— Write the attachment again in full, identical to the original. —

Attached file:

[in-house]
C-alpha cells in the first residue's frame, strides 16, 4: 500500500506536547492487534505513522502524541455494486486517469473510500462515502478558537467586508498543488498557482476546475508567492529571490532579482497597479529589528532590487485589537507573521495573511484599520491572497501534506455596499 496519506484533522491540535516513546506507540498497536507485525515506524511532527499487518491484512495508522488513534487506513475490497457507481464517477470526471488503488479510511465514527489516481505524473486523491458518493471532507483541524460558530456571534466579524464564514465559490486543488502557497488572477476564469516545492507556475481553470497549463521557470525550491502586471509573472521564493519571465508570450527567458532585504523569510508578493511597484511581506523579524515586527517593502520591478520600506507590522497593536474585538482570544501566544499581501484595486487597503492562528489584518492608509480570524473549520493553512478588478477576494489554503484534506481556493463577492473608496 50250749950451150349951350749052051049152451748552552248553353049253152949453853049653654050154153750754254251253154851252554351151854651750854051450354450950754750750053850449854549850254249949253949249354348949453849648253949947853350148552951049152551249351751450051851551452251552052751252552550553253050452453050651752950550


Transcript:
[in-house]
C-alpha cells in the first residue's frame, strides 16, 4: 500500500506536547492487534505513522502524541455494486486517469473510500462515502478558537467586508498543488498557482476546475508567492529571490532579482497597479529589528532590487485589537507573521495573511484599520491572497501534506455596499 496519506484533522491540535516513546506507540498497536507485525515506524511532527499487518491484512495508522488513534487506513475490497457507481464517477470526471488503488479510511465514527489516481505524473486523491458518493471532507483541524460558530456571534466579524464564514465559490486543488502557497488572477476564469516545492507556475481553470497549463521557470525550491502586471509573472521564493519571465508570450527567458532585504523569510508578493511597484511581506523579524515586527517593502520591478520600506507590522497593536474585538482570544501566544499581501484595486487597503492562528489584518492608509480570524473549520493553512478588478477576494489554503484534506481556493463577492473608496 50250749950451150349951350749052051049152451748552552248553353049253152949453853049653654050154153750754254251253154851252554351151854651750854051450354450950754750750053850449854549850254249949253949249354348949453849648253949947853350148552951049152551249351751450051851551452251552052751252552550553253050452453050651752950550